Monday, November 14, 2016

Minor Mod: Nissan Sports Horn

Truth be told, this wasn't something essential that had to be replaced. However, for my next Speedhunters post, I am trying to demonstrate to those readers how OCD I am, and so I am going with several engine bay touch-ups which I hope to share with you soon.

One item, though, that I discovered during my engine bay clean-up was the dirty/oxidized condition of the OEM horn, which is actually two horns - one for high pitch and the other for low pitch which together generate the following sound:

So this is what it sounds like, normally.

During my "engine bay refresh" I discovered that the horns, while they still work without issue, looked horrible.
The "lo-tone" one on the right, I sprayed with Rust-o-leum paint as an experiment.
As the above photo shows, I initially wanted to "save" the OEM horns - and while I could have, by for example spraying each with anti-rust Rust-o-leum paint, I decided, why not go with quality aftermarket?

So of course I did some research, and found someone in Japan who was even more OCD than me:

This guy tested over 70 car horns, mainly aftermarket.  As a result, I decided to stick with a Nissan aftermarket part, the "Nissan Sports Horn." The one I found was offered as an accessory for the Z34 Fairlady Z car.

So I ordered and a few days later...
Each one comes wrapped up like this.
As you can see, much larger than OEM. 
And the horn elements are encapsuled in a nautilus shaped black plastic
Installation was NOT plug and play, however.  Not a major issue, but unlike the OEM horn, which is grounded though the bolt connecting to the frame, the Z34 horns require a wire to be run from a lead - here I've shown with the green arrow where I had to run a short wire lead.  In other words, the Z34 has 2 wire clips, one for the positive terminal (which are the same as can be seen below) and then one for ground.  All I did was ground using a wire.  Then, it was a matter of slightly bending the brackets for each horn to ensure they fit in the space behind the grill without rubbing on anything.
Interesting, grounding by way of the bracket and bolt does NOT work with the Z34 horn. At least when I tried.
I should mention that Nissan apparently offers this "Sports Horn" (aka "Euro Horn") for every single car in their line-up, so installing the Sports Horn doesn't give a unique sound to the car. Just a different sound.

So what do people think? Yes, not one of my best posts, but I think when you see the before and after photos of what I've done, you might be impressed.  Patience my friends as I get around to taking Speedhunter quality final photos...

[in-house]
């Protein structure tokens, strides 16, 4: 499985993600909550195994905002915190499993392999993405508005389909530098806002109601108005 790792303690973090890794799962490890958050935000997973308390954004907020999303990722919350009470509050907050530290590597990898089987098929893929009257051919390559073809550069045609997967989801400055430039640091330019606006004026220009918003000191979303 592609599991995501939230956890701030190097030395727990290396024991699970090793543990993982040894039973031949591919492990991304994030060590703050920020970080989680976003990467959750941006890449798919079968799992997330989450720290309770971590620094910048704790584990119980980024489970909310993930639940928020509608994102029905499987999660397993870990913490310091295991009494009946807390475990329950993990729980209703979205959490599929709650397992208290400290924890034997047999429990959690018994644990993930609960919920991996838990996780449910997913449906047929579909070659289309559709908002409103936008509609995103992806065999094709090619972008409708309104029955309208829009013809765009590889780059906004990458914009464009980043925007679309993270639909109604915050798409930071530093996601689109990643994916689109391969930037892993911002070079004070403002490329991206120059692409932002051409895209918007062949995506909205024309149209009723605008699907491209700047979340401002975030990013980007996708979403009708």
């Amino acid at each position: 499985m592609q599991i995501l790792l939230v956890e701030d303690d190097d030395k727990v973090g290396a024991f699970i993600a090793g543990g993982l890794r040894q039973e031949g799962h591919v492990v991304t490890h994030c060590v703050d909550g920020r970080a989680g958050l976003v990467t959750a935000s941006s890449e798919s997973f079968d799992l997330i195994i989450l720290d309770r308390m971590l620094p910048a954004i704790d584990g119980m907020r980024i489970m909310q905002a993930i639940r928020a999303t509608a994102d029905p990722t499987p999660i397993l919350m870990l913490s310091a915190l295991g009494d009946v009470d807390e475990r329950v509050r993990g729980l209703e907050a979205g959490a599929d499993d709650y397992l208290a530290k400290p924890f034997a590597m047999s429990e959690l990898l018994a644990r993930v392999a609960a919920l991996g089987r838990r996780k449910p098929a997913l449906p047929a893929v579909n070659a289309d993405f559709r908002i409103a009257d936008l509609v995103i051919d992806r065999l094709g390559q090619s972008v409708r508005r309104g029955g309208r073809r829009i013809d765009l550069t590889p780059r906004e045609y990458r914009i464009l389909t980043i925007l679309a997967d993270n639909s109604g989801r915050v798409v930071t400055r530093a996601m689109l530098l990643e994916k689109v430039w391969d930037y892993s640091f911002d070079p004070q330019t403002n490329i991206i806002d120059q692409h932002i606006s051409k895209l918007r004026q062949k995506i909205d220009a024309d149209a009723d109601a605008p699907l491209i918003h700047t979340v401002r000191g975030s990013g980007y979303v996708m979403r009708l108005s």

Tuesday, October 11, 2016

A Recent Video Review of the BCNR33!

Well it was bound to happen. Someone saying nice things about me, this blog, and of course the R33 GT-R.  Thanks to Paul and Derek from Let's Drive Japan.

"Full disclosure"-  I know both of them but I really had no idea they would be reviewing the 33 so early in their series (although, I was meaning to suggest they do so soon in their series).

What I found interesting was Derek's immediate analysis, compared to the BNR34. He's right, the BNR34 is "more refined and softer" - as you may recall from reading this blog, that is exactly what Nissan wanted, as they felt that the BCNR33 was fast enough, but it took a skilled driver to get those results.  And having driven a stock BNR34 myself, I was surprised that it felt more like a luxury car (in terms of smoothness of ride and the level of power assist) than a sports car, at least at around town speeds.

I suspect that this car they drove was fairly stock. Perhaps I need to extend them an invite to drive my car?

Meanwhile, well done boys, keep the videos coming!

Sunday, October 9, 2016

Titanium Bolts Engine Cover Dress Up Project (Part 2)

So as I described in yesterday's post, we (ClubR33) had ordered custom titanium bolts for the engine's Rb26 front cam cover, the CAS, and the coil pack cover - some 18 bolts in all.  In "burnt blue," "nitride gold" and "nitride black."

Of course, as I send out the bolts to the ClubR33 members who ordered, I wondered how the bolts would look on my car. So I took advantage of a rare break in the rain and took the follow photos. Enjoy!

Installation Examples:
Burnt blue coil cover bolts
The bolt on right has "ClubR33" laser engraved.
Here is a close up
Nitride Gold
Frontal shot
Better shot to see the coilpack cover bolts
Close up of laser engraving for Nitride Black bolts

Here you can see the OEM bolts (circled in red) vs the black titanium bolts.
So which do you like the best? For some reason, I am drawn to the black ones. Understated, but with purpose. The gold is too flashy for me, but I think of the 3 colors I like them the best (overall finish, and color quality).  The burnt blue is attractive, but honestly the coloring is quite susceptible to scratching (not important under the hood, really), and the coloring is not consistent (actually that is good, no one will have the exact same set) and so for someone with OCD like me, sticking to a solid color may be the way to go. I guess I will just have to experiment...

Weight Savings!